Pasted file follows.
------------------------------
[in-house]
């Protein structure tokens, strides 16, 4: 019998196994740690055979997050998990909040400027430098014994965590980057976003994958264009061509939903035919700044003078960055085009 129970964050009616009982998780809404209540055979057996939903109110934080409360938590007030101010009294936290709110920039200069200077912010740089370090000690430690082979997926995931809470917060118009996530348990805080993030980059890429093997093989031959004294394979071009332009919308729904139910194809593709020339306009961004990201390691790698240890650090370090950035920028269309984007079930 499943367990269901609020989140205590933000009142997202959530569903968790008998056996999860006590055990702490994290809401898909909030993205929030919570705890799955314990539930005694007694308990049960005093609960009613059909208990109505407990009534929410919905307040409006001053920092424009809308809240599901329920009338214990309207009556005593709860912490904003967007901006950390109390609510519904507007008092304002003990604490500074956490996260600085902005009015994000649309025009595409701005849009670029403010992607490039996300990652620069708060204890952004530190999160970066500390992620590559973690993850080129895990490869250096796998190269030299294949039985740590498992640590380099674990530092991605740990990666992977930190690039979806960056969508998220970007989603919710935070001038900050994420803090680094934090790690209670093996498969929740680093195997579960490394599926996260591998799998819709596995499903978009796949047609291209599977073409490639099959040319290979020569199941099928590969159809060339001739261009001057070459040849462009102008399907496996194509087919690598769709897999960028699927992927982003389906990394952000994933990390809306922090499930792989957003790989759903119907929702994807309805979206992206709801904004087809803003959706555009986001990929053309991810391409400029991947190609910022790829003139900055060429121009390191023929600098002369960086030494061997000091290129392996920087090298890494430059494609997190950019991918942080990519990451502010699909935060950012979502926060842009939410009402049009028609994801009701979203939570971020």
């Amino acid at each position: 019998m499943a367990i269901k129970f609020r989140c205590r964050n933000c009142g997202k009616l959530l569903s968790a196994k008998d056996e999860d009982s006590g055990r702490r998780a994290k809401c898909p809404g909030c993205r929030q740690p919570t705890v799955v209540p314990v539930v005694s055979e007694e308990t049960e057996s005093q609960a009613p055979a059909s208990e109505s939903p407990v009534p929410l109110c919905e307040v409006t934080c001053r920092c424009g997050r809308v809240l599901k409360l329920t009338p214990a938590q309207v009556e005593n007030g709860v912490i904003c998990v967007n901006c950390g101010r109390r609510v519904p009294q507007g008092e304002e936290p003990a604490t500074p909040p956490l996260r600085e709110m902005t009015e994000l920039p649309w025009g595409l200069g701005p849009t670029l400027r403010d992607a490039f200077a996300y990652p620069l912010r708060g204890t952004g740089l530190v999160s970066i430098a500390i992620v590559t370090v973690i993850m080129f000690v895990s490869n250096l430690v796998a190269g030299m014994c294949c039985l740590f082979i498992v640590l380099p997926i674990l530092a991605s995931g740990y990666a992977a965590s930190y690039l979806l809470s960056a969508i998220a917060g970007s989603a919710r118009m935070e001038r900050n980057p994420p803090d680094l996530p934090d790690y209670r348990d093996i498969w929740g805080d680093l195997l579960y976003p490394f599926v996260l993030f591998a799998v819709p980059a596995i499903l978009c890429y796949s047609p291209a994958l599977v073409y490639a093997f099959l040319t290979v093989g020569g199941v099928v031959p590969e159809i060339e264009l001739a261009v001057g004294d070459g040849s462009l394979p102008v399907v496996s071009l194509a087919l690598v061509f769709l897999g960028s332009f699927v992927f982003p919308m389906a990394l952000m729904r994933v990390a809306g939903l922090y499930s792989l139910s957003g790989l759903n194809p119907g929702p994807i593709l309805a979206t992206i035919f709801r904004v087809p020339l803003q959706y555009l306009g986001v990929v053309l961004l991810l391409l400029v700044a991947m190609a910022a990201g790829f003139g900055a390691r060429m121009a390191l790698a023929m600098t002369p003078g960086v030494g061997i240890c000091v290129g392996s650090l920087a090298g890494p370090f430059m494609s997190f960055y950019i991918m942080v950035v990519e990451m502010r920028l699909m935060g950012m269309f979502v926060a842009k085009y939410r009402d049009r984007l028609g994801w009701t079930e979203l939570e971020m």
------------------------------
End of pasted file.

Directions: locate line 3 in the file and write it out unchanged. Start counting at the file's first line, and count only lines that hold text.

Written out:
């Amino acid at each position: 019998m499943a367990i269901k129970f609020r989140c205590r964050n933000c009142g997202k009616l959530l569903s968790a196994k008998d056996e999860d009982s006590g055990r702490r998780a994290k809401c898909p809404g909030c993205r929030q740690p919570t705890v799955v209540p314990v539930v005694s055979e007694e308990t049960e057996s005093q609960a009613p055979a059909s208990e109505s939903p407990v009534p929410l109110c919905e307040v409006t934080c001053r920092c424009g997050r809308v809240l599901k409360l329920t009338p214990a938590q309207v009556e005593n007030g709860v912490i904003c998990v967007n901006c950390g101010r109390r609510v519904p009294q507007g008092e304002e936290p003990a604490t500074p909040p956490l996260r600085e709110m902005t009015e994000l920039p649309w025009g595409l200069g701005p849009t670029l400027r403010d992607a490039f200077a996300y990652p620069l912010r708060g204890t952004g740089l530190v999160s970066i430098a500390i992620v590559t370090v973690i993850m080129f000690v895990s490869n250096l430690v796998a190269g030299m014994c294949c039985l740590f082979i498992v640590l380099p997926i674990l530092a991605s995931g740990y990666a992977a965590s930190y690039l979806l809470s960056a969508i998220a917060g970007s989603a919710r118009m935070e001038r900050n980057p994420p803090d680094l996530p934090d790690y209670r348990d093996i498969w929740g805080d680093l195997l579960y976003p490394f599926v996260l993030f591998a799998v819709p980059a596995i499903l978009c890429y796949s047609p291209a994958l599977v073409y490639a093997f099959l040319t290979v093989g020569g199941v099928v031959p590969e159809i060339e264009l001739a261009v001057g004294d070459g040849s462009l394979p102008v399907v496996s071009l194509a087919l690598v061509f769709l897999g960028s332009f699927v992927f982003p919308m389906a990394l952000m729904r994933v990390a809306g939903l922090y499930s792989l139910s957003g790989l759903n194809p119907g929702p994807i593709l309805a979206t992206i035919f709801r904004v087809p020339l803003q959706y555009l306009g986001v990929v053309l961004l991810l391409l400029v700044a991947m190609a910022a990201g790829f003139g900055a390691r060429m121009a390191l790698a023929m600098t002369p003078g960086v030494g061997i240890c000091v290129g392996s650090l920087a090298g890494p370090f430059m494609s997190f960055y950019i991918m942080v950035v990519e990451m502010r920028l699909m935060g950012m269309f979502v926060a842009k085009y939410r009402d049009r984007l028609g994801w009701t079930e979203l939570e971020m």